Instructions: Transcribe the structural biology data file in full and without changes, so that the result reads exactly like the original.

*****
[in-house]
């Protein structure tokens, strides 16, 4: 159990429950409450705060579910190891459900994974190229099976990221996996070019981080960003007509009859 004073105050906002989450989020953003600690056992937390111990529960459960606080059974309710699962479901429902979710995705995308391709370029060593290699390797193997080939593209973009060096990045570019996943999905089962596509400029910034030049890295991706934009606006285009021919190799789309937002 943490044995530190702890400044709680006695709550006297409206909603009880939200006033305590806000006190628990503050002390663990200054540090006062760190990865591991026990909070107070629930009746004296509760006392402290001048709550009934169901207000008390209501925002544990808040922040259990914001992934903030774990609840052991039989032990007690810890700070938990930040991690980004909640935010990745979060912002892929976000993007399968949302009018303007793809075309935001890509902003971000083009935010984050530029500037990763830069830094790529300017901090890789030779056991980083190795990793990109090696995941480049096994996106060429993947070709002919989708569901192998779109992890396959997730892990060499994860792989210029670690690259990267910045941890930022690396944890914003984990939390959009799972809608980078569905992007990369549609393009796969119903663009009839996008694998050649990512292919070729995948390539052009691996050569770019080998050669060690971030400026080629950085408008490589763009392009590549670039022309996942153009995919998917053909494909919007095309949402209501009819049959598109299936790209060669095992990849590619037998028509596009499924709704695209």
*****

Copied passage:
[in-house]
């Protein structure tokens, strides 16, 4: 159990429950409450705060579910190891459900994974190229099976990221996996070019981080960003007509009859 004073105050906002989450989020953003600690056992937390111990529960459960606080059974309710699962479901429902979710995705995308391709370029060593290699390797193997080939593209973009060096990045570019996943999905089962596509400029910034030049890295991706934009606006285009021919190799789309937002 943490044995530190702890400044709680006695709550006297409206909603009880939200006033305590806000006190628990503050002390663990200054540090006062760190990865591991026990909070107070629930009746004296509760006392402290001048709550009934169901207000008390209501925002544990808040922040259990914001992934903030774990609840052991039989032990007690810890700070938990930040991690980004909640935010990745979060912002892929976000993007399968949302009018303007793809075309935001890509902003971000083009935010984050530029500037990763830069830094790529300017901090890789030779056991980083190795990793990109090696995941480049096994996106060429993947070709002919989708569901192998779109992890396959997730892990060499994860792989210029670690690259990267910045941890930022690396944890914003984990939390959009799972809608980078569905992007990369549609393009796969119903663009009839996008694998050649990512292919070729995948390539052009691996050569770019080998050669060690971030400026080629950085408008490589763009392009590549670039022309996942153009995919998917053909494909919007095309949402209501009819049959598109299936790209060669095992990849590619037998028509596009499924709704695209």